Posted by Matt Redman on 7 August 2015

In 1873 a lawyer called Horatio Spafford experienced an almost unbearable tragedy. The ship that his wife and four daughters were on sank, and every one of his children died. Sailing across the Atlantic to join his wife, Spafford wrote It Is Well With My Soul.

Like so many people down the years I’ve always loved the hymn, and it’s obvious that it comes from a deep place. I wasn’t intending to rewrite it, but I started thinking about it when Beth and I were working on a song that touched on some similar themes.

We were writing about the fact that sometimes our scars are a sign of God’s grace in our lives, a sign that we’ve been through something. Scars are a mark of our healing, a sign that we’re not where we were.

Our wounds may have been deep and the night may have been dark, but the promise of God's love has been proved in our lives. When we look back we see providence and protection, even the ways that God has made us fruitful in the land of our suffering.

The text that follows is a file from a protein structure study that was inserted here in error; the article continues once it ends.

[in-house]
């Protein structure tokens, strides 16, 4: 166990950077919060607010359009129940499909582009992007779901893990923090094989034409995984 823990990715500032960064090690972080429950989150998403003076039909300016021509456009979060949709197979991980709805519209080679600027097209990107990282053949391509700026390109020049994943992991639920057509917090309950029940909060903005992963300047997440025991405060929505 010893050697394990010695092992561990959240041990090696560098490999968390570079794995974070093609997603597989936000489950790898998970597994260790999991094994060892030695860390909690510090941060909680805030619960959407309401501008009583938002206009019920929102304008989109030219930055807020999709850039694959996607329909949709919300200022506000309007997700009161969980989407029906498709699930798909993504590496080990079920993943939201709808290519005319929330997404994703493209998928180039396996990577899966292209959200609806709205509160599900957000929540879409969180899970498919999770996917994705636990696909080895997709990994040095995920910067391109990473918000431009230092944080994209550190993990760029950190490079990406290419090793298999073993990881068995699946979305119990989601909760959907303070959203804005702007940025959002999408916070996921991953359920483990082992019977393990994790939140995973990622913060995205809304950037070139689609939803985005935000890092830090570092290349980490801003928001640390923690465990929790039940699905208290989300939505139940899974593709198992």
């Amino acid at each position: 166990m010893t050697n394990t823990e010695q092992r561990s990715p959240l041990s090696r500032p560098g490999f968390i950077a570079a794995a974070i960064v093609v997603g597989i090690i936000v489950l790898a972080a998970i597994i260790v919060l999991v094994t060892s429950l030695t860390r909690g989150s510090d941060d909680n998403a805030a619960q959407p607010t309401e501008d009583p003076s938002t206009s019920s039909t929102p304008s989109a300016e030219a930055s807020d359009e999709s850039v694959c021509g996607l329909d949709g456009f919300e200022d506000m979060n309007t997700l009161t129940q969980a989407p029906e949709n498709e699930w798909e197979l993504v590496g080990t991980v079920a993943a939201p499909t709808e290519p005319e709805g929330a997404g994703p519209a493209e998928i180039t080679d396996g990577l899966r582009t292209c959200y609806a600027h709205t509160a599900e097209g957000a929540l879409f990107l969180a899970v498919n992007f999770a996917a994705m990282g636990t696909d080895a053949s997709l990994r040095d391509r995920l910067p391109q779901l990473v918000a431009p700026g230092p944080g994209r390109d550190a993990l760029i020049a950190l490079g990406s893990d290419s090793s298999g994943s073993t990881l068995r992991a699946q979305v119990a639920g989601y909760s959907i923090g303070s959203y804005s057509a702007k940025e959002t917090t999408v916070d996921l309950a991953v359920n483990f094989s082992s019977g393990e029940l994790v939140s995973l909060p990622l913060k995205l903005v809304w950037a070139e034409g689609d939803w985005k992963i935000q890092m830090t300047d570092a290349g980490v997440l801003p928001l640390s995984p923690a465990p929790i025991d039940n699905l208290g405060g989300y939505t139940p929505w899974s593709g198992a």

That last idea comes from a verse in the story of Joseph where he calls his second son Ephraim, ‘because God has made me fruitful in the land of my suffering’ (Genesis 41:52).

That’s definitely true in my story. I can look back and see how God made something beautiful grow out of things that were difficult and painful. Not that everything has a silver lining, but the truth for those that trust God is that nothing is wasted. Even in the darkest times it’s possible to know that God has not left us. Like Joseph said, the things that were meant for harm, ‘God used for good.’

Beth and I were writing this in a song and it struck me that it would fit perfectly - in terms of tempo, key and theme - with Spafford’s hymn. So I went for it, out of huge respect for the original, and the hope that it will be a blessing.

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